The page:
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Quest Text: RIP?

October 23, 2008

It’s always there. It lurks behind every green circle, a giant “Click Me For A Chore” icon floating above the heads of sinister NPCs. It’s been present in computer RPGs since the olden days of Zork, Wasteland, and Ultima. Without it, we feel clueless and lost for purpose; with it, we sigh and shrug and dutifully fulfill its requirements. It is the quest box, a sinister creation of RPG makers dating back to Dungeons & Dragons:

“Hey, there’s a dragon,” the GM helpfully supplies. “It’s in a dungeon. Go kill it.”

“Uh, why?” the player responds. “I mean, it’s a big honkin’ beast that shoots fire from its nasal passages and I’m a level 2 bard with spells like ‘Athlete’s Foot’ and ‘Tooting Horn’. Why should I care?”

The GM rustles through a few pages and then wings it. “The dragon killed your mom, kid. And your dad. And your dog Sparky. It needs to be on the end of some sharp vengeance, and you’re the guy for the job.”

“Hm.” The player mulls this over. Revenge IS a good motivator, but even bigger is greed. “So what’s in it for me?”

“A giant sword of magical doom. +5,” the GM plucks out of thin air. “And your pick of vestal virgins for a companion. And this Hot Pocket.”

“Deal!” And thus, a bard tromps off on a merry quest.

All quest text gives us those three motivating factors: (1) What’s the story behind this quest, (2) why should my character bother, and (3) what’s in it for me? MMOs are not populated by charity organizations that receive generous donations of time with only goodwill in return; players need a carrot — XP, money, items — to prompt them to do the job. Without quests, your character is aimless and falls back on the imagination (gasp) of the player to provide a made-up motivation.

Yet here we are in the great Year of Our Lord 2008, and we’re still reading quest text boxes. Still. It’s not just a staple, it’s a cliché. It’s not just a cliché, it’s passé. In a time where we have full-motion video and animated cut scenes and illustrations and voice-overs and scripted events, the bulk of the MMO quests come from those dull, tired text boxes. As Stylish Corpse pointed out in his excellent article, it’s an uphill battle to care about quest text anymore.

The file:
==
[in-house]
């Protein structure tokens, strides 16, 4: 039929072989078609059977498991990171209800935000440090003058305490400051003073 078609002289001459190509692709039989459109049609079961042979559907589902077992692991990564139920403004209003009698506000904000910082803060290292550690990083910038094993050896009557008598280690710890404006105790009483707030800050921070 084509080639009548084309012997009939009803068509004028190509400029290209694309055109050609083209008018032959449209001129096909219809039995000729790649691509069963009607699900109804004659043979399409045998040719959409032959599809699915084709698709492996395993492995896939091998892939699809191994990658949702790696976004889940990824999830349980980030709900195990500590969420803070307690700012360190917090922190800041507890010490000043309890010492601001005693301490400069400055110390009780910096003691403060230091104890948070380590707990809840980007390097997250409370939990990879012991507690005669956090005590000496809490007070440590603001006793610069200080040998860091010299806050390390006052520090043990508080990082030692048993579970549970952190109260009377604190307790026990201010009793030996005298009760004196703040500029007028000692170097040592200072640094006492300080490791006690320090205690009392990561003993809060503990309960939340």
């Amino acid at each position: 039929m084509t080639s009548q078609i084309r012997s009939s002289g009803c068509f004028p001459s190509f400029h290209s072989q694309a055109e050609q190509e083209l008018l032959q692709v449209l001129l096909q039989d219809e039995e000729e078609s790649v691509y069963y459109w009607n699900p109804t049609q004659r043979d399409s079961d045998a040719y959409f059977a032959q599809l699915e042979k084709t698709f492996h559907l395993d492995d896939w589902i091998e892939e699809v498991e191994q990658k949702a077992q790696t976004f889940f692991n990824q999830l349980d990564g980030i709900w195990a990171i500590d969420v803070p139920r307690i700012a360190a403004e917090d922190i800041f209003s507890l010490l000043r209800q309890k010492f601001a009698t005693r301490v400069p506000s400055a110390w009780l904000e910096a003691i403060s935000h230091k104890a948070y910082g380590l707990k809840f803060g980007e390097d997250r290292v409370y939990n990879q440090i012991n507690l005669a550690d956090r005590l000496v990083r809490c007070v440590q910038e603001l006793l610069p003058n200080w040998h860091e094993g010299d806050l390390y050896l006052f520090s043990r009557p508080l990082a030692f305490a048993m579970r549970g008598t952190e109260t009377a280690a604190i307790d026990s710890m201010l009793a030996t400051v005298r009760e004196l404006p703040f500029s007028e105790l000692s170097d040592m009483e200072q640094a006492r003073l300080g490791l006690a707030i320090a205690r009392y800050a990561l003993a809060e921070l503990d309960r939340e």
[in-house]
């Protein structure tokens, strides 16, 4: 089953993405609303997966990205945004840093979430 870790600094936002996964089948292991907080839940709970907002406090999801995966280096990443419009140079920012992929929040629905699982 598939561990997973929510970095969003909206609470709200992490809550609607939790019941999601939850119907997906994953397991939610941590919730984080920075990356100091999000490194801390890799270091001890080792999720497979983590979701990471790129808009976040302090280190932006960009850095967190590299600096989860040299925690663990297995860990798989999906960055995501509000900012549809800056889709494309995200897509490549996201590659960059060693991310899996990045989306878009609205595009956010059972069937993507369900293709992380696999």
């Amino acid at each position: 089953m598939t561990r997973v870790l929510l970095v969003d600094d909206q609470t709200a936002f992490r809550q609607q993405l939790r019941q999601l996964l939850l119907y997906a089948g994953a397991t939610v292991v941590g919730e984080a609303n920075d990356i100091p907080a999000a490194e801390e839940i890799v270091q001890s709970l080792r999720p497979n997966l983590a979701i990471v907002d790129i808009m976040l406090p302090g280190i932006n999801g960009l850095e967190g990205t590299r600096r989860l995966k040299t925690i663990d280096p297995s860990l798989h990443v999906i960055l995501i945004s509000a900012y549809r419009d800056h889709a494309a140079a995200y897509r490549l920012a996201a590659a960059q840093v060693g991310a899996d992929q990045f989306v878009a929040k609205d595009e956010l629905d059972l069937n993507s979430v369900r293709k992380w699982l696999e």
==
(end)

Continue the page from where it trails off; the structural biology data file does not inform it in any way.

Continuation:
I mean, I *want* to care. If I sit on my hands and force myself to read the quest text in WAR, it’s usually pretty good and full of flavor and all that. The problem is that we not only see through the system that no matter how they dress up these quests in different coats of verbal paint, it’s the same 5-8 quest types, but that MMOs have trained us to scroll to the bottom, see our objectives, and click “accept” about as fast as we can. I remember the early days of World of Warcraft when the quest text would actually scroll gradually to reveal the quest before you could click “accept”. People HATED that. People invented mods to bypass the scroll, and eventually Blizzard scapped it entirely.

Here we are in WAR, and if you take time to analyze the quest boxes, they’re actually visually designed to keep you from reading much — if any — of the quest text. Don’t believe me? Take a look next time in game. The “flavor text”, the actual backstory and motivational factors behind the quest, are in a much lighter font than the solid-black objectives font. My eye doesn’t want to stay up top, because the “meat” of the quest is down at the bottom: what I have to do and what’s in it for me. It’s actually changed quite a bit from the earlier days of beta, from this: